One of my best friends turned 30 today – the first in my uni friendship group to do so. I’m in the slightly strange position of being young for my school year, but old for my uni year because I took a gap year, which means that roughly half of my friends will be turning 30 before I do, while the others still have a year to go.
Let’s get one thing clear: I’m far from having a breakdown at the idea of turning 30. Casual sex aside, I’m really not a massive fan of a lot of things you’re supposed to spend your late teens and twenties doing – clubbing, getting blind drunk, travelling the world – so I’m quite happy to, shhh, whisper it, ‘settle down.’
Quite happy, that is, apart from one thing – I want to be a mum, and I’m worried that the things that need to fall into place for that to happen won’t fall into place until it’s too late. And when I say ‘want to be a mum,’ I don’t say it lightly – I’m the girl at dinner parties cuddling the babies of mere acquaintances, the one who inevitably doesn’t get to eat dessert because my hands are taken up cradling someone else’s kid who’s fallen asleep on my shoulder. I’ve wanted it for as long as I can remember and I don’t see that feeling going away any time soon.
Society’s views on women like me aren’t often very helpful either – I know I shouldn’t let the Mail rile me, but god I was fucked off when Liz Jones wrote this piece. You might steal men’s sperm as payment for microwaving the odd ready-meal, love, but don’t you dare imply that it’s something the rest of us would do. I think a woman in her early 30s should be able to be open with a man about wanting to have a child without the man automatically assuming that that means that she wants to have one with him, and feeling accordingly threatened because that’s not something he’s interested in.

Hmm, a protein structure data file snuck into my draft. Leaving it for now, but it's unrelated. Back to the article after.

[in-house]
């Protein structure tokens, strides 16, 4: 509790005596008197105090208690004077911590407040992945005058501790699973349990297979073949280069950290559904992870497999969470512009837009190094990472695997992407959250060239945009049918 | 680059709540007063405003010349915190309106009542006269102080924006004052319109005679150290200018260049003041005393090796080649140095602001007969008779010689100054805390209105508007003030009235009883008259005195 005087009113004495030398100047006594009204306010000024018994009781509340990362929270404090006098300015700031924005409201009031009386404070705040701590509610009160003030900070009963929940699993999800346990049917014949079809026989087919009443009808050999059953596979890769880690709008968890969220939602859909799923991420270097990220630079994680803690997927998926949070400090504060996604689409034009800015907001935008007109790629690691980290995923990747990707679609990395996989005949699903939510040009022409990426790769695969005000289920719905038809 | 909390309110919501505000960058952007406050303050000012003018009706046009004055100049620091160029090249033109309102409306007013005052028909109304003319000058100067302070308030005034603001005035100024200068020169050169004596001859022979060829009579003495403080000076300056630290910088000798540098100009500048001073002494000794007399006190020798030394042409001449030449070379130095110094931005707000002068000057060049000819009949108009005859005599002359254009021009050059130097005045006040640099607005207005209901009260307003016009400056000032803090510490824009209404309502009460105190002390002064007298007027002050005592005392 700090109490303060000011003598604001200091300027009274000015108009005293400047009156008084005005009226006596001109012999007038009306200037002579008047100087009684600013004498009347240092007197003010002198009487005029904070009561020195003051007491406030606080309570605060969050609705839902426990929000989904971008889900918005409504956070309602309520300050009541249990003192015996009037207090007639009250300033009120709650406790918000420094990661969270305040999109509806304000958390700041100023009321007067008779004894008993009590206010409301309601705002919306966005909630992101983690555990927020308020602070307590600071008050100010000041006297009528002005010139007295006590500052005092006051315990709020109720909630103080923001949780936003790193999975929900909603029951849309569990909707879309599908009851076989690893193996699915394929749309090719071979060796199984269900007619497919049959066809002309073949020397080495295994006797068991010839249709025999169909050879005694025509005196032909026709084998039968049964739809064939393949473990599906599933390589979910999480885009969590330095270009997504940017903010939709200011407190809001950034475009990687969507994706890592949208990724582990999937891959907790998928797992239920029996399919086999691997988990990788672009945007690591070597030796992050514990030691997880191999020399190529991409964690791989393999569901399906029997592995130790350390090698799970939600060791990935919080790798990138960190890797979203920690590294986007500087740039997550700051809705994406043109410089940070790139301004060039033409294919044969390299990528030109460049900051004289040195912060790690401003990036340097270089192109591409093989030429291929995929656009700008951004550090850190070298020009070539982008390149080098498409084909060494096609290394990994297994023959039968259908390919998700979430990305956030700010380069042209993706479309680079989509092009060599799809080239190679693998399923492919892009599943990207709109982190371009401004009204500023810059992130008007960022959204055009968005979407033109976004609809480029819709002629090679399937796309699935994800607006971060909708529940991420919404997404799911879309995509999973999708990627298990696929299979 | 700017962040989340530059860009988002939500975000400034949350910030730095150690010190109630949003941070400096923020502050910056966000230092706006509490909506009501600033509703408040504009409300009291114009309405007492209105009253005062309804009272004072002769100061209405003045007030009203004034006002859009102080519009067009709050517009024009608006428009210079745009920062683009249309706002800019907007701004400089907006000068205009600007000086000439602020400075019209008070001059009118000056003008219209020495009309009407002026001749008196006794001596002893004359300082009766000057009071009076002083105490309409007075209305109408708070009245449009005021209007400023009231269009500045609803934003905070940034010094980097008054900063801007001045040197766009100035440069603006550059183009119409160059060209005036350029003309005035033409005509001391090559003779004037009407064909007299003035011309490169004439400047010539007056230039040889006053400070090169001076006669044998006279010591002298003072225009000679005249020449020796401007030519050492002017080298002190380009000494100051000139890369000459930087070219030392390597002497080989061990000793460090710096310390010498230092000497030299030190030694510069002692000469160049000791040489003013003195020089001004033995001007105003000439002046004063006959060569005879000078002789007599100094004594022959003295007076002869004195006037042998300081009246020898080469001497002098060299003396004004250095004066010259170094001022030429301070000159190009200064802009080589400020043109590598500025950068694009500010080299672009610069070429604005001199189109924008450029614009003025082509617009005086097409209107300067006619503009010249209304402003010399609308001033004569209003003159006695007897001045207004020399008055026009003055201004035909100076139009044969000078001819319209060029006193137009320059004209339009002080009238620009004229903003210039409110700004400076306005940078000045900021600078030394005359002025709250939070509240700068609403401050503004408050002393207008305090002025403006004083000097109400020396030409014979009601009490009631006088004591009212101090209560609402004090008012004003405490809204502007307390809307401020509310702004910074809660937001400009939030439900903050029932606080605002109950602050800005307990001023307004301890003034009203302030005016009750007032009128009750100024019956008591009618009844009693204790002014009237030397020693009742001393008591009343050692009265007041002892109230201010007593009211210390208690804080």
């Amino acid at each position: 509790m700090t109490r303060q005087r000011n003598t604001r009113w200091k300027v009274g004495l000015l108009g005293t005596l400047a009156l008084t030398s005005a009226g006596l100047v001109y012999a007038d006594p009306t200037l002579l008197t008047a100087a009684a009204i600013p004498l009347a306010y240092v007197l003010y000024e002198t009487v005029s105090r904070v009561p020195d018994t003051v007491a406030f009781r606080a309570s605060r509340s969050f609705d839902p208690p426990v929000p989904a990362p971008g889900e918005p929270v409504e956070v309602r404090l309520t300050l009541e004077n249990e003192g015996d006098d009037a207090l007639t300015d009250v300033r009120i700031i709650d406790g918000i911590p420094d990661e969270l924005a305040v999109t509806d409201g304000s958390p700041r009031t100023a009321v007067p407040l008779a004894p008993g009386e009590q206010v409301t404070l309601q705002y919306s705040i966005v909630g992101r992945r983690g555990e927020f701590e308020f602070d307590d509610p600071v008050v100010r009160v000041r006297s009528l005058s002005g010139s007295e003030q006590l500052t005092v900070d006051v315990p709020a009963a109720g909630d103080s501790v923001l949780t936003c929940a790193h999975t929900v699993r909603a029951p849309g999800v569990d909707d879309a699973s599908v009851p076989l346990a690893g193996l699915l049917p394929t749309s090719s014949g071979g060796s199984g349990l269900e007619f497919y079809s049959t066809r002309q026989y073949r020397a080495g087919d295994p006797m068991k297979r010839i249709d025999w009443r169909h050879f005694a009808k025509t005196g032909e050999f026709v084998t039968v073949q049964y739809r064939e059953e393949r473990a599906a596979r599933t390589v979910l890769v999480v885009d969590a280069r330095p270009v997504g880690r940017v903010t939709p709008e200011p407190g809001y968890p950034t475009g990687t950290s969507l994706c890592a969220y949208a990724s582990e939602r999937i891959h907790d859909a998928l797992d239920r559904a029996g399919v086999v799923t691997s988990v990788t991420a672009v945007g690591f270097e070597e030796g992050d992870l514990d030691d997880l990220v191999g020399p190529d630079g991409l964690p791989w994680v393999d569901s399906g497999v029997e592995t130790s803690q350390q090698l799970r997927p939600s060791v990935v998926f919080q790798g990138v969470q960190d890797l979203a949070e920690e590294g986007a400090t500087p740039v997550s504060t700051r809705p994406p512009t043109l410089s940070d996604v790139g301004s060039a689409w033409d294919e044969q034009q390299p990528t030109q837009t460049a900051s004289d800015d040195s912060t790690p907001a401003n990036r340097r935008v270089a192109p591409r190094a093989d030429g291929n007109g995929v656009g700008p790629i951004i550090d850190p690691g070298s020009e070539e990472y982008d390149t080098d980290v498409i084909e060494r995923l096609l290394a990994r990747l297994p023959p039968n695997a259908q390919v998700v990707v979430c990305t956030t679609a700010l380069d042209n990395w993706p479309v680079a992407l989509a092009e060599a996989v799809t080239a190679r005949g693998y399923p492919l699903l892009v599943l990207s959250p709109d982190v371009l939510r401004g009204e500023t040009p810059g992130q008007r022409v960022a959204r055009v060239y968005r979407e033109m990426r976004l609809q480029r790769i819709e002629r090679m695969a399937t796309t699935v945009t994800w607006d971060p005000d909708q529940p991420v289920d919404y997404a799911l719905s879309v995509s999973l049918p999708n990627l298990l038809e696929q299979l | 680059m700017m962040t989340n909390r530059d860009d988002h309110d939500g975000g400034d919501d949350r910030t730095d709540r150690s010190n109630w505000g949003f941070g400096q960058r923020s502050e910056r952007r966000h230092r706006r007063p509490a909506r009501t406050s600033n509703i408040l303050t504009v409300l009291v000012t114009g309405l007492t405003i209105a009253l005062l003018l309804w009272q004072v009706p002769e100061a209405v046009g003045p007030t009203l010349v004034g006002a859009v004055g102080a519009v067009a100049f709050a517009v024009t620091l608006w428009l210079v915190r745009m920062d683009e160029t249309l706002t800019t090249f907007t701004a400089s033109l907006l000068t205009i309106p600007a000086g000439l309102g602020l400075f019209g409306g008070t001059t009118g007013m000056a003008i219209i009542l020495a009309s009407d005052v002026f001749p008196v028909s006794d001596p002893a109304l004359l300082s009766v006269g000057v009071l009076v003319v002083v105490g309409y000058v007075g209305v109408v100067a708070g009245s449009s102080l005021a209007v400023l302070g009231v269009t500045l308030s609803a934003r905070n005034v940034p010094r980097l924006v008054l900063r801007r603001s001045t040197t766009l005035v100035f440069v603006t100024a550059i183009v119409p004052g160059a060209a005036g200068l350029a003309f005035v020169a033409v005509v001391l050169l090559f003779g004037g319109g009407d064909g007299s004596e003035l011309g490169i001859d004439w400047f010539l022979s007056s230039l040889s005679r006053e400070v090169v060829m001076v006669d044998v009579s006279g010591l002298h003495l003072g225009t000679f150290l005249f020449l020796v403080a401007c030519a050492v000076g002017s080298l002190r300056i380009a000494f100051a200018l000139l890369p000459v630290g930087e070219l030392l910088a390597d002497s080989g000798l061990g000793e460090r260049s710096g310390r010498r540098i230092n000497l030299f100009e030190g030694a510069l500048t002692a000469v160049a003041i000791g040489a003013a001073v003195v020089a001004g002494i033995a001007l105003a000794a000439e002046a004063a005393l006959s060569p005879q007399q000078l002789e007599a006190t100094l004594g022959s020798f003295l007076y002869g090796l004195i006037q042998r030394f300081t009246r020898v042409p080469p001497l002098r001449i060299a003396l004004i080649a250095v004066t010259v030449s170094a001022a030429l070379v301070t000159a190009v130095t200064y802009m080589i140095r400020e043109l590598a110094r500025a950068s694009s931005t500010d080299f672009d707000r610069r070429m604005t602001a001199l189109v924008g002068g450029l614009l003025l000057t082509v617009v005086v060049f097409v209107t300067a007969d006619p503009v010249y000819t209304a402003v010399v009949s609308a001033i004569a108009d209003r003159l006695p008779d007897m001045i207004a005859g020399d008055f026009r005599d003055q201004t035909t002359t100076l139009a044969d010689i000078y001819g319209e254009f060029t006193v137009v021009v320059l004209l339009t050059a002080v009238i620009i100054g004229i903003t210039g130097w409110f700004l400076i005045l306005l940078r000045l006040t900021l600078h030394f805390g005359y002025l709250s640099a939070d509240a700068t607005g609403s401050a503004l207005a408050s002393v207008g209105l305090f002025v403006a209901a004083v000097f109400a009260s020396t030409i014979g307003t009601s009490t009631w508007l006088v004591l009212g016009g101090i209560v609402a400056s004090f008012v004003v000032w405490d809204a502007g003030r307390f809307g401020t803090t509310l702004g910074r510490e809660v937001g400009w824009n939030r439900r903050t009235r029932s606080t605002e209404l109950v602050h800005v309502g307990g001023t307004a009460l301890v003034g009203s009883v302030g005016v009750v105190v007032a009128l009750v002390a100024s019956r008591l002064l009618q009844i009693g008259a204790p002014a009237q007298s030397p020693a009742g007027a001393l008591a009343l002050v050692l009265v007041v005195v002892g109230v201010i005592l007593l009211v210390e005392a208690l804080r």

That, plus the fact that I can’t quite get my head around how I will meet, fall in love with and build a sufficiently strong relationship with a guy before the mental cut-off point that I’ve established by which I need to make this a reality (35, if you must know), means that my usual, defensive position is: ‘I don’t need a man in my life to have a baby, I’ll have one by myself.’ That line though, I’m increasingly realising, is just self-preservation – it’s my way of persuading myself, and other people, that I’m in control and have a game plan, even though the reality is, yeah, not so much.
More and more I’m realising that, while I would still have a baby on my own, I’d rather have one with a guy who I love and who I’m in a relationship with. The question is: if I know that that’s something I want from my life, should I give up the relationships happening in my life now that clearly aren’t leading to that in order to dedicate myself more fully to what I want in the long term, or should I stick with what’s working in the short term and assume that the bigger picture will sort itself given time?